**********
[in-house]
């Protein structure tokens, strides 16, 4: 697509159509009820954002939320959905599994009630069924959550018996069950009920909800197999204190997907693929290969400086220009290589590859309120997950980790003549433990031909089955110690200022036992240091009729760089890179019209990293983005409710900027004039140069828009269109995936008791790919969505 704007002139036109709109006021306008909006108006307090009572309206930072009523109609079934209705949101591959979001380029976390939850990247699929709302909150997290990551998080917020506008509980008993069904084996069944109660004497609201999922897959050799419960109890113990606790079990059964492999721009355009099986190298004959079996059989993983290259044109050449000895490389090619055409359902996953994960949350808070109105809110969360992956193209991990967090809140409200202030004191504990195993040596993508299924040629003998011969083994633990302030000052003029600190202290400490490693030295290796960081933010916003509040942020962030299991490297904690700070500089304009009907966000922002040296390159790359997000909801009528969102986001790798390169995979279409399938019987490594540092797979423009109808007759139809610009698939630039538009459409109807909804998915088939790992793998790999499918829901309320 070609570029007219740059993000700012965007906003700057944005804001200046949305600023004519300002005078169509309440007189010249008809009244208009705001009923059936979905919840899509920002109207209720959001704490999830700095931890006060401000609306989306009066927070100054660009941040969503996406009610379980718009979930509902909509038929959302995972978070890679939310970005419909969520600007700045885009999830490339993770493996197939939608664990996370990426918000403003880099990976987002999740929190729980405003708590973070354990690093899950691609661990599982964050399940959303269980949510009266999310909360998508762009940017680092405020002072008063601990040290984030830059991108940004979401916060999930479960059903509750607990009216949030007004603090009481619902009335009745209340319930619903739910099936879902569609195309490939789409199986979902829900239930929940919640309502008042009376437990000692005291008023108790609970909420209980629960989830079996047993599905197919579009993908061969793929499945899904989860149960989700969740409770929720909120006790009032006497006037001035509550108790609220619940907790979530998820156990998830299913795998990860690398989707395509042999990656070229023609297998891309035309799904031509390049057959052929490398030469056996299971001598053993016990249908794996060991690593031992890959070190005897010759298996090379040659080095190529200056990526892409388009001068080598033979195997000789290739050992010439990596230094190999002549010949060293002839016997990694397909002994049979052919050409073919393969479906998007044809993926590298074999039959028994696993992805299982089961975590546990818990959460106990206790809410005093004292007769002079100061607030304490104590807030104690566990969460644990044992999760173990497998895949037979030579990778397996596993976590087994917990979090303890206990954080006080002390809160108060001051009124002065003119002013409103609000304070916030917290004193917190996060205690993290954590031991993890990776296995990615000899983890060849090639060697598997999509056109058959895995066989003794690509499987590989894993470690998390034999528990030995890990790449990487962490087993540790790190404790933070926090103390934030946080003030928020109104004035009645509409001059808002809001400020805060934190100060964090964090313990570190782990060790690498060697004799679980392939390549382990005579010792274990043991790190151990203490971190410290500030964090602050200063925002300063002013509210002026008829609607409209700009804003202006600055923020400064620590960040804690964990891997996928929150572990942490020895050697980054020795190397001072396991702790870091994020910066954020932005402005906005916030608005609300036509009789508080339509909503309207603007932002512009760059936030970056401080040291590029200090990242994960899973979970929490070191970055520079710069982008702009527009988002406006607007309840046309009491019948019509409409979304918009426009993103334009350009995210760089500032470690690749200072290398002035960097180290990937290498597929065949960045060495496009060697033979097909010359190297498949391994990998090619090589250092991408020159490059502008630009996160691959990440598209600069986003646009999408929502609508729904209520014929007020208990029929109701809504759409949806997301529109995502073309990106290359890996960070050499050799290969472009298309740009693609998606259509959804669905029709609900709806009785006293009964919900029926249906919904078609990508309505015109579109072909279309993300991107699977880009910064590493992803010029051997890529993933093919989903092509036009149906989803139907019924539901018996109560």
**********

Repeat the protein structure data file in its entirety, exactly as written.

[in-house]
């Protein structure tokens, strides 16, 4: 697509159509009820954002939320959905599994009630069924959550018996069950009920909800197999204190997907693929290969400086220009290589590859309120997950980790003549433990031909089955110690200022036992240091009729760089890179019209990293983005409710900027004039140069828009269109995936008791790919969505 704007002139036109709109006021306008909006108006307090009572309206930072009523109609079934209705949101591959979001380029976390939850990247699929709302909150997290990551998080917020506008509980008993069904084996069944109660004497609201999922897959050799419960109890113990606790079990059964492999721009355009099986190298004959079996059989993983290259044109050449000895490389090619055409359902996953994960949350808070109105809110969360992956193209991990967090809140409200202030004191504990195993040596993508299924040629003998011969083994633990302030000052003029600190202290400490490693030295290796960081933010916003509040942020962030299991490297904690700070500089304009009907966000922002040296390159790359997000909801009528969102986001790798390169995979279409399938019987490594540092797979423009109808007759139809610009698939630039538009459409109807909804998915088939790992793998790999499918829901309320 070609570029007219740059993000700012965007906003700057944005804001200046949305600023004519300002005078169509309440007189010249008809009244208009705001009923059936979905919840899509920002109207209720959001704490999830700095931890006060401000609306989306009066927070100054660009941040969503996406009610379980718009979930509902909509038929959302995972978070890679939310970005419909969520600007700045885009999830490339993770493996197939939608664990996370990426918000403003880099990976987002999740929190729980405003708590973070354990690093899950691609661990599982964050399940959303269980949510009266999310909360998508762009940017680092405020002072008063601990040290984030830059991108940004979401916060999930479960059903509750607990009216949030007004603090009481619902009335009745209340319930619903739910099936879902569609195309490939789409199986979902829900239930929940919640309502008042009376437990000692005291008023108790609970909420209980629960989830079996047993599905197919579009993908061969793929499945899904989860149960989700969740409770929720909120006790009032006497006037001035509550108790609220619940907790979530998820156990998830299913795998990860690398989707395509042999990656070229023609297998891309035309799904031509390049057959052929490398030469056996299971001598053993016990249908794996060991690593031992890959070190005897010759298996090379040659080095190529200056990526892409388009001068080598033979195997000789290739050992010439990596230094190999002549010949060293002839016997990694397909002994049979052919050409073919393969479906998007044809993926590298074999039959028994696993992805299982089961975590546990818990959460106990206790809410005093004292007769002079100061607030304490104590807030104690566990969460644990044992999760173990497998895949037979030579990778397996596993976590087994917990979090303890206990954080006080002390809160108060001051009124002065003119002013409103609000304070916030917290004193917190996060205690993290954590031991993890990776296995990615000899983890060849090639060697598997999509056109058959895995066989003794690509499987590989894993470690998390034999528990030995890990790449990487962490087993540790790190404790933070926090103390934030946080003030928020109104004035009645509409001059808002809001400020805060934190100060964090964090313990570190782990060790690498060697004799679980392939390549382990005579010792274990043991790190151990203490971190410290500030964090602050200063925002300063002013509210002026008829609607409209700009804003202006600055923020400064620590960040804690964990891997996928929150572990942490020895050697980054020795190397001072396991702790870091994020910066954020932005402005906005916030608005609300036509009789508080339509909503309207603007932002512009760059936030970056401080040291590029200090990242994960899973979970929490070191970055520079710069982008702009527009988002406006607007309840046309009491019948019509409409979304918009426009993103334009350009995210760089500032470690690749200072290398002035960097180290990937290498597929065949960045060495496009060697033979097909010359190297498949391994990998090619090589250092991408020159490059502008630009996160691959990440598209600069986003646009999408929502609508729904209520014929007020208990029929109701809504759409949806997301529109995502073309990106290359890996960070050499050799290969472009298309740009693609998606259509959804669905029709609900709806009785006293009964919900029926249906919904078609990508309505015109579109072909279309993300991107699977880009910064590493992803010029051997890529993933093919989903092509036009149906989803139907019924539901018996109560």